In this issue:
» US shale gas is banking on Indian beans
» 500 projects get shelved in FY12
» Slowdown threatens to increase poverty
» Investment bank salaries still see a rise
» ...and more!
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The dramatic slide of the rupee has sent shivers down the spines of investors, businessmen, consumers alike. It is a worrying aspect for the government as well. The rupee hit an unprecedented string of all-time lows last week, falling as low as 56.38 to the dollar
before recovering a bit since then. As the government struggles to reduce its deficit, a weaker rupee only adds on to the pressure.
This is because a steep depreciation raises the import bill further worsening the current account deficit. And given that India imports around 70% of the oil that it consumes, unless it becomes energy self sufficient, bringing the amount of imports down will be a challenge. While such a development is bound to be profitable for exporters, total exports have failed to trump imports and so the deficit has only widened.
In such a scenario, the government is looking to bolster the rupee by encouraging more foreign capital flows into the country. It is expected to announce steps that could include easing rules for overseas retail investors to buy local shares or bonds. The government may also conduct road shows in the Gulf countries next month to promote investments in India.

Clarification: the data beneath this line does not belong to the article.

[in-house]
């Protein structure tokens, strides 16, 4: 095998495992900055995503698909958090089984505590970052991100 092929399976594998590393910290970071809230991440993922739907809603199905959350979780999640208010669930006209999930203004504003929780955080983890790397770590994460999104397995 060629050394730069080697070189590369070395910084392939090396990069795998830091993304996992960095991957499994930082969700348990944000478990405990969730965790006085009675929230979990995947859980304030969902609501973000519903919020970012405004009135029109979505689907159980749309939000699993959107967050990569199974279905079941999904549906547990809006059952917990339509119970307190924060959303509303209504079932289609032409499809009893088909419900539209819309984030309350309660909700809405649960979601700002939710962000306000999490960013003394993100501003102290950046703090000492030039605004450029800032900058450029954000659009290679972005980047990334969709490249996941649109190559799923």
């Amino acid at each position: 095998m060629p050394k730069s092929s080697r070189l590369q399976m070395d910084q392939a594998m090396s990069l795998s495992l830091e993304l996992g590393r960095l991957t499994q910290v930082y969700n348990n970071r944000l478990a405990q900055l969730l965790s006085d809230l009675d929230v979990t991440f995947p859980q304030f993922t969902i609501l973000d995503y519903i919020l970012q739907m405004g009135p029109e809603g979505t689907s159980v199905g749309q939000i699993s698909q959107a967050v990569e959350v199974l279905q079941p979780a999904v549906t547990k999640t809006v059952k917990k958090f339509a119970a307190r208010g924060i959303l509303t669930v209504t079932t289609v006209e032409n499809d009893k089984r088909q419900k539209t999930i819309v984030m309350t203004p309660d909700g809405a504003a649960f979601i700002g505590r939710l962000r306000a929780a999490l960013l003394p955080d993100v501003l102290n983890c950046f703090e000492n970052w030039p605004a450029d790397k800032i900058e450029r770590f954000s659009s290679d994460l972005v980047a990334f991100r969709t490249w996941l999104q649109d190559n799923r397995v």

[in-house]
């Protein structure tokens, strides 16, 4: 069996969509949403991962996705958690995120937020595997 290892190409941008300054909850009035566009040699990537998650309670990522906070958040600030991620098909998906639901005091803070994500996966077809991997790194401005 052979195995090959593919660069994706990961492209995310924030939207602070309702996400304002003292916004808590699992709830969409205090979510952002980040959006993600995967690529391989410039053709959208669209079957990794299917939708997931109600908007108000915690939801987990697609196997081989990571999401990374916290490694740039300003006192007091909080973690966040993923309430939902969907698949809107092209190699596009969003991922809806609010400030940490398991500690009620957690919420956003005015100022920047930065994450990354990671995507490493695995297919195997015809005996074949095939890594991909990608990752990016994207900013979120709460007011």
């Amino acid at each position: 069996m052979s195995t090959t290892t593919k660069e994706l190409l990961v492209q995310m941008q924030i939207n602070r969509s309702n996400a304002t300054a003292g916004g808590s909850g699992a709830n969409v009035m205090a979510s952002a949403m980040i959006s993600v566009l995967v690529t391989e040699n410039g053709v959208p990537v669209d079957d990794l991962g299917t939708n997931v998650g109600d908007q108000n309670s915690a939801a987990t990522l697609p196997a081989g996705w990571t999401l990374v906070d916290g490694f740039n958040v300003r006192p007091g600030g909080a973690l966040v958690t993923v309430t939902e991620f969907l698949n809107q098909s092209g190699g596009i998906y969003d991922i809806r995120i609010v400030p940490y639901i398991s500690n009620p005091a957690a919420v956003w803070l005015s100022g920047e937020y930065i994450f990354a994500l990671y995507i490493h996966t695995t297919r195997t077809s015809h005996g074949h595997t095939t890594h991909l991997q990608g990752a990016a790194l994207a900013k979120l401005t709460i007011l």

Before implementing any such moves, the government needs to understand why capital is leaving the country in the first place. Policy inaction, unfavourable tax rules have been some of the main culprits. Policy u-turn on retail FDI and the drama surrounding the Vodafone tax case has only made foreign investors jittery. Corruption scandals and coalition infighting has taken up much of the government's time rendering it ineffective in addressing some of the pressing needs of the country. Thus, unless and until the government shows some resolve in pushing reforms and making the climate favourable for conducting business, foreign capital may continue to elude the economy from a long term perspective.
Do you think that the measures proposed by the government will help in attracting foreign capital to the country? Share with us or post your comments on our Facebook page / Google+ page.
FY12 was a challenging year for the Indian auto industry
. So how has the start to FY13 been? Not that well as is evident in today's chart of the day. In the month of April 2012, two-wheelers clocked the highest growth largely led by a healthy growth of scooters.
Passenger vehicles also fared relatively better with growth largely coming in from utility vehicles. The slowdown in the economy took its toll on commercial vehicles though. Growth in this segment was led by light commercial vehicles (CVs) as medium & heavy CVs slipped into the red. Exports, which were the show stealer, in FY12 got off to a poor start in FY13.